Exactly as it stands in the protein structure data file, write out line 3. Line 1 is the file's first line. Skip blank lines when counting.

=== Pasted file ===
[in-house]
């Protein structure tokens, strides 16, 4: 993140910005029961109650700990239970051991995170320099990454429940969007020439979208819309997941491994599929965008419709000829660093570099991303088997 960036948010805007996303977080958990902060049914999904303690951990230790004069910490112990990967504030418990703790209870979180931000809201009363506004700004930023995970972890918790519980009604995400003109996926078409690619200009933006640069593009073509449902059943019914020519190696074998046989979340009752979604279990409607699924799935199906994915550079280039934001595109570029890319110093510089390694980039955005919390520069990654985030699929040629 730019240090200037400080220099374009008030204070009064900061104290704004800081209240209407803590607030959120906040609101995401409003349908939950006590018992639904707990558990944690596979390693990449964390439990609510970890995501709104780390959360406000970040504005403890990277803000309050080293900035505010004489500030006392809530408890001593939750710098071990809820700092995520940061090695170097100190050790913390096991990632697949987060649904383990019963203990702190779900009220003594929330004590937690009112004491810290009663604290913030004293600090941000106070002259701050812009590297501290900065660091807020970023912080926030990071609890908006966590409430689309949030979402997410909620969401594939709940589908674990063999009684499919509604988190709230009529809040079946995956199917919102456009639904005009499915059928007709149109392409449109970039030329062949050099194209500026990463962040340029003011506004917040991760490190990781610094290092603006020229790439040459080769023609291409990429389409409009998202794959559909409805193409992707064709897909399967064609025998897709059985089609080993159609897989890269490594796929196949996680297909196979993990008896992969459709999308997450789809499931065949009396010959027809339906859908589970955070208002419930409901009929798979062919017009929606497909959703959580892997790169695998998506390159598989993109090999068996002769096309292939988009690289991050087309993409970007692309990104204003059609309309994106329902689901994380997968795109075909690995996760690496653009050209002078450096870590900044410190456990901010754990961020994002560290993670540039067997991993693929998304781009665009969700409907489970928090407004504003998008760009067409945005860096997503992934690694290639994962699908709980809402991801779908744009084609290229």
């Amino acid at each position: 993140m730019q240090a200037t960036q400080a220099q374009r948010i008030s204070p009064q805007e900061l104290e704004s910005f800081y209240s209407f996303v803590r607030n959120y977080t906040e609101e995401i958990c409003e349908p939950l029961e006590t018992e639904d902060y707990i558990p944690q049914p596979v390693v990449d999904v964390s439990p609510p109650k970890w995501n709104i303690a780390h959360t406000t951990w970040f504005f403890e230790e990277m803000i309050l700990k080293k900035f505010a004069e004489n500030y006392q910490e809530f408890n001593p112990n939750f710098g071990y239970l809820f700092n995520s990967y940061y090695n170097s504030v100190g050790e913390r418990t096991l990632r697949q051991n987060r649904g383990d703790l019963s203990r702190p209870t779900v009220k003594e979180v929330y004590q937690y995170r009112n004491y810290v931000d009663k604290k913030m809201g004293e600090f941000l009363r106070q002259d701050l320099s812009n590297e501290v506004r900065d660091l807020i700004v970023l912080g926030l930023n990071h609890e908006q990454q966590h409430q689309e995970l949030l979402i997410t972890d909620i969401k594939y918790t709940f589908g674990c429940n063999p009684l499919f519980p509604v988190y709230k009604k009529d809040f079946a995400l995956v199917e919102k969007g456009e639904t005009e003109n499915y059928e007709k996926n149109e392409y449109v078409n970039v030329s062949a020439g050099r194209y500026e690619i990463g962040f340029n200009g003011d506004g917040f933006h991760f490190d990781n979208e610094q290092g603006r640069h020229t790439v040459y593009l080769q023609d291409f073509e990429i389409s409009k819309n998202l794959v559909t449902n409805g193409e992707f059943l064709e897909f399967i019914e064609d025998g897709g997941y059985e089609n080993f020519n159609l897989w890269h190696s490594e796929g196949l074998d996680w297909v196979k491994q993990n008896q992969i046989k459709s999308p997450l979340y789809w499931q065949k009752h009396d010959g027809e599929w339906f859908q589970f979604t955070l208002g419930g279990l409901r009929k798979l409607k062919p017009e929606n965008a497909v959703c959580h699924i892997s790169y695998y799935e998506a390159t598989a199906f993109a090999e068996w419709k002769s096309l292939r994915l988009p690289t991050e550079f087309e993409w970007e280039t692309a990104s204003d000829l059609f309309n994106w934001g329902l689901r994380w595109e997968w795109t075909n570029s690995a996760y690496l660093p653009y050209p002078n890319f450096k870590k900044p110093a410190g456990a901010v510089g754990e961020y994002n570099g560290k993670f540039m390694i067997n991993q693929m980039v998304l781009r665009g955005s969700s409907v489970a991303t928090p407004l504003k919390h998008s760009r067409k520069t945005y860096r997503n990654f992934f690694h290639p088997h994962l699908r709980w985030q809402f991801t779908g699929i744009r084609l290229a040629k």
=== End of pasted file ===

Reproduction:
């Amino acid at each position: 993140m730019q240090a200037t960036q400080a220099q374009r948010i008030s204070p009064q805007e900061l104290e704004s910005f800081y209240s209407f996303v803590r607030n959120y977080t906040e609101e995401i958990c409003e349908p939950l029961e006590t018992e639904d902060y707990i558990p944690q049914p596979v390693v990449d999904v964390s439990p609510p109650k970890w995501n709104i303690a780390h959360t406000t951990w970040f504005f403890e230790e990277m803000i309050l700990k080293k900035f505010a004069e004489n500030y006392q910490e809530f408890n001593p112990n939750f710098g071990y239970l809820f700092n995520s990967y940061y090695n170097s504030v100190g050790e913390r418990t096991l990632r697949q051991n987060r649904g383990d703790l019963s203990r702190p209870t779900v009220k003594e979180v929330y004590q937690y995170r009112n004491y810290v931000d009663k604290k913030m809201g004293e600090f941000l009363r106070q002259d701050l320099s812009n590297e501290v506004r900065d660091l807020i700004v970023l912080g926030l930023n990071h609890e908006q990454q966590h409430q689309e995970l949030l979402i997410t972890d909620i969401k594939y918790t709940f589908g674990c429940n063999p009684l499919f519980p509604v988190y709230k009604k009529d809040f079946a995400l995956v199917e919102k969007g456009e639904t005009e003109n499915y059928e007709k996926n149109e392409y449109v078409n970039v030329s062949a020439g050099r194209y500026e690619i990463g962040f340029n200009g003011d506004g917040f933006h991760f490190d990781n979208e610094q290092g603006r640069h020229t790439v040459y593009l080769q023609d291409f073509e990429i389409s409009k819309n998202l794959v559909t449902n409805g193409e992707f059943l064709e897909f399967i019914e064609d025998g897709g997941y059985e089609n080993f020519n159609l897989w890269h190696s490594e796929g196949l074998d996680w297909v196979k491994q993990n008896q992969i046989k459709s999308p997450l979340y789809w499931q065949k009752h009396d010959g027809e599929w339906f859908q589970f979604t955070l208002g419930g279990l409901r009929k798979l409607k062919p017009e929606n965008a497909v959703c959580h699924i892997s790169y695998y799935e998506a390159t598989a199906f993109a090999e068996w419709k002769s096309l292939r994915l988009p690289t991050e550079f087309e993409w970007e280039t692309a990104s204003d000829l059609f309309n994106w934001g329902l689901r994380w595109e997968w795109t075909n570029s690995a996760y690496l660093p653009y050209p002078n890319f450096k870590k900044p110093a410190g456990a901010v510089g754990e961020y994002n570099g560290k993670f540039m390694i067997n991993q693929m980039v998304l781009r665009g955005s969700s409907v489970a991303t928090p407004l504003k919390h998008s760009r067409k520069t945005y860096r997503n990654f992934f690694h290639p088997h994962l699908r709980w985030q809402f991801t779908g699929i744009r084609l290229a040629k």